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ERS spent a couple days with education journalists and other education organizations last week in New Orleans, Louisiana, at the Education Writers Association’s 2011 National Seminar. It was an inspiring couple days, with journalists from all over the country wrestling with the complexities of covering education from the school level to the reauthorization of ESEA. In addition, we got to tour two high schools, Sci Academy and the Academy of Health Sciences Walter L. Cohen High School, showing us both the kinds of challenges and opportunities that came to post-Katrina New Orleans schools.

Karen Hawley Miles had the opportunity to present on the “funding cliff” panel moderated by Education Week’s Ginny Edwards with Don Boyd of the Nelson A. Rockefeller Institute of Government, Geoffrey Nagle of Tulane University on budget implications for early childhood education and Louis Freedberg, a senior reporter from California Watch. Karen’s presentation (see below) stressed the necessity of using the “hurricane” this budget situation presents to make the transformational changes essential for educating all children in the next generation. She reviewed the seven structures that keep systems from creating great schools at scale and gave six action steps towards transformation that should be priorities. Action steps include:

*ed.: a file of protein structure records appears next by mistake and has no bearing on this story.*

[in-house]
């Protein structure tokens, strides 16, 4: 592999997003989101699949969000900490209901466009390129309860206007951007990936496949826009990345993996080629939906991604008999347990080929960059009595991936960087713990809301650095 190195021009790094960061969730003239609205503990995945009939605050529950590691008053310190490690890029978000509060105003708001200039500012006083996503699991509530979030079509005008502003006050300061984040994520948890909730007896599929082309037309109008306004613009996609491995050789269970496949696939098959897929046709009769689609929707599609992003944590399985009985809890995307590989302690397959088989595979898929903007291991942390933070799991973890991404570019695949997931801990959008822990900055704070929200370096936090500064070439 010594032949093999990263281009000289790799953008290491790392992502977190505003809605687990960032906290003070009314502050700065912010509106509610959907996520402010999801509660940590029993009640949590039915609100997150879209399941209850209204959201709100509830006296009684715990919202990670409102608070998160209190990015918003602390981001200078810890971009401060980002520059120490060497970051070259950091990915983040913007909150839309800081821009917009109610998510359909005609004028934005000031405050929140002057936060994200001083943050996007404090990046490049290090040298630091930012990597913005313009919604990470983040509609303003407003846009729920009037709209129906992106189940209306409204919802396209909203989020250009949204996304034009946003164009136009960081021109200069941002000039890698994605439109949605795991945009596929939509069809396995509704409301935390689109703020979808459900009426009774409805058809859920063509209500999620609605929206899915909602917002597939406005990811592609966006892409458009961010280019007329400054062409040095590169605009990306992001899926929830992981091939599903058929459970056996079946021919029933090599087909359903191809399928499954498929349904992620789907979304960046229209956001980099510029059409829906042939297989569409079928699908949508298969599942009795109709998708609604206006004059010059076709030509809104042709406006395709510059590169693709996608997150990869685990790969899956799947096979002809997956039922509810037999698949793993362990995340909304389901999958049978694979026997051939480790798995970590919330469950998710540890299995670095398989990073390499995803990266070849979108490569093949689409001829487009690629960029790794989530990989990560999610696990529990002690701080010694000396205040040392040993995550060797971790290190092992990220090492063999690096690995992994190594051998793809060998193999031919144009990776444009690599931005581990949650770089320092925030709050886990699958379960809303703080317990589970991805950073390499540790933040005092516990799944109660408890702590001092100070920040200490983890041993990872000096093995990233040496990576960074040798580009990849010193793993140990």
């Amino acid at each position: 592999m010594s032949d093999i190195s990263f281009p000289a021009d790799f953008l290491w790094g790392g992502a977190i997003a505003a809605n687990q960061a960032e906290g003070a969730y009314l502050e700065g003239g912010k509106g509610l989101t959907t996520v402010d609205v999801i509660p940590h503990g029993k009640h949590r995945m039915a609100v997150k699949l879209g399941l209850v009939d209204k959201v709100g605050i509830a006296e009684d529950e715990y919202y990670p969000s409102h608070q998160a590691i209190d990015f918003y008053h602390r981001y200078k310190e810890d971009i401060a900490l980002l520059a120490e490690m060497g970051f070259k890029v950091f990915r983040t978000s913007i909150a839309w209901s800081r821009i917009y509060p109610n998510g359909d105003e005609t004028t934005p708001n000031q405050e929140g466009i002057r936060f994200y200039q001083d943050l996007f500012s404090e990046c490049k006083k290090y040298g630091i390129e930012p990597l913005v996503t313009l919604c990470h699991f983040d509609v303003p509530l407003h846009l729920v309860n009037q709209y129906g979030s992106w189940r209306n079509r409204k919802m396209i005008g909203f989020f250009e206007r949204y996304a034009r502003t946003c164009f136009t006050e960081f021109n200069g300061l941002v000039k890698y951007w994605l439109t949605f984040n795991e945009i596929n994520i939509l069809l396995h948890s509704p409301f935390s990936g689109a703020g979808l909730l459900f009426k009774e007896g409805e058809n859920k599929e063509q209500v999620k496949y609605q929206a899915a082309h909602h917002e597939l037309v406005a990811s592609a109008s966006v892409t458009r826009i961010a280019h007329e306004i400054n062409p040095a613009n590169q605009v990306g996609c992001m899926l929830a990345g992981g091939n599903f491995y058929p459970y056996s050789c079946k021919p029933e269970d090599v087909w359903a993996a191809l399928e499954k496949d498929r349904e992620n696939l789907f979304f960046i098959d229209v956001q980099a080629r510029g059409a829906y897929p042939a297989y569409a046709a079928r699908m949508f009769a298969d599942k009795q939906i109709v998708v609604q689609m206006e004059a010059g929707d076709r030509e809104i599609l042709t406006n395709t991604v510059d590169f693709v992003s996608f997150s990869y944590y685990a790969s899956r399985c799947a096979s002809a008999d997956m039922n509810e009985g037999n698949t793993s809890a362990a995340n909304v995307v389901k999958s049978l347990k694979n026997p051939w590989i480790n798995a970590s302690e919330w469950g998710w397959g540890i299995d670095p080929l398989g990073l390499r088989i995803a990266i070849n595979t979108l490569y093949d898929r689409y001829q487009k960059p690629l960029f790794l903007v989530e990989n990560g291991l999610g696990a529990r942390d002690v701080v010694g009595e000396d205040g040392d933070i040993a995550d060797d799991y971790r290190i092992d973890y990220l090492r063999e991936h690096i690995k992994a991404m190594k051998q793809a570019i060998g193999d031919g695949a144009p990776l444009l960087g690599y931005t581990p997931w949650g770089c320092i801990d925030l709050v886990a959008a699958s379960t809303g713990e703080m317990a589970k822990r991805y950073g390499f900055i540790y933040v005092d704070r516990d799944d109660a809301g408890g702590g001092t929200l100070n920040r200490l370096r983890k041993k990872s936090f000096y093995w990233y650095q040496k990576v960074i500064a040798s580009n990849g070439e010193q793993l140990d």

1. Restructure compensation spending by managing teaching workforce mix and differentiating instructional roles.
  2. Strategically raise class sizes and rethink one-size fits all class size models for providing individual attention.
  3. Redirect special education spending to early intervention and targeted individual attention for all students.
  4. Use existing time better to meet student learning needs and extend where needed.
  5. Close sub-scale school buildings.
  6. Leverage outside partners & technology when higher quality and lower cost.

Any one of these action steps can become fodder for headlines that highlight the drama and conflict that result from big change. While we yearn to see the answer reduced to a simple approach, a catchy phrase, the good versus the bad, we do students and schools a disservice by reducing educational reform to controversial headlines and sound bites. Miles urged reporters to look go beyond the eye-catching headlines that emphasize controversy and focus on single issues – Unions Oppose Teacher Merit Pay…Florida Tries to Raise Class Sizes…Boston closes a dozen neighborhood schools - and report on the tough decisions and underlying restructuring that are driving these actions.

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